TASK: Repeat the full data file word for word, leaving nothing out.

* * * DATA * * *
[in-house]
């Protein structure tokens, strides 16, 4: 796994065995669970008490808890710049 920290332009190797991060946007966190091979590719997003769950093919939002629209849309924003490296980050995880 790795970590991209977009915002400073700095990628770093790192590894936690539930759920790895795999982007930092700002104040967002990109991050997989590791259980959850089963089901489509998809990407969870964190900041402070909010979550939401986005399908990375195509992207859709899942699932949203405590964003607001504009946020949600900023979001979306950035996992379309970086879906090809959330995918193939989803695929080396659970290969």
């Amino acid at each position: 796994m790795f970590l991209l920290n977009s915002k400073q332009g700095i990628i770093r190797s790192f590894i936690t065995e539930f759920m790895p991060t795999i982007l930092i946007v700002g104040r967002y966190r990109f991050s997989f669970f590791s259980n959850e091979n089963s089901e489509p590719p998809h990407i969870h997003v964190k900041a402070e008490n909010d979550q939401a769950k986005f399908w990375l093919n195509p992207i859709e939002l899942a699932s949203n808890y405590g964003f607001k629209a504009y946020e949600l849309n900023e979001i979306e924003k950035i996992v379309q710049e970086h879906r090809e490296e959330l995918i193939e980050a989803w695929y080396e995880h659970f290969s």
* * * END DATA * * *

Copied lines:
[in-house]
């Protein structure tokens, strides 16, 4: 796994065995669970008490808890710049 920290332009190797991060946007966190091979590719997003769950093919939002629209849309924003490296980050995880 790795970590991209977009915002400073700095990628770093790192590894936690539930759920790895795999982007930092700002104040967002990109991050997989590791259980959850089963089901489509998809990407969870964190900041402070909010979550939401986005399908990375195509992207859709899942699932949203405590964003607001504009946020949600900023979001979306950035996992379309970086879906090809959330995918193939989803695929080396659970290969």
């Amino acid at each position: 796994m790795f970590l991209l920290n977009s915002k400073q332009g700095i990628i770093r190797s790192f590894i936690t065995e539930f759920m790895p991060t795999i982007l930092i946007v700002g104040r967002y966190r990109f991050s997989f669970f590791s259980n959850e091979n089963s089901e489509p590719p998809h990407i969870h997003v964190k900041a402070e008490n909010d979550q939401a769950k986005f399908w990375l093919n195509p992207i859709e939002l899942a699932s949203n808890y405590g964003f607001k629209a504009y946020e949600l849309n900023e979001i979306e924003k950035i996992v379309q710049e970086h879906r090809e490296e959330l995918i193939e980050a989803w695929y080396e995880h659970f290969s």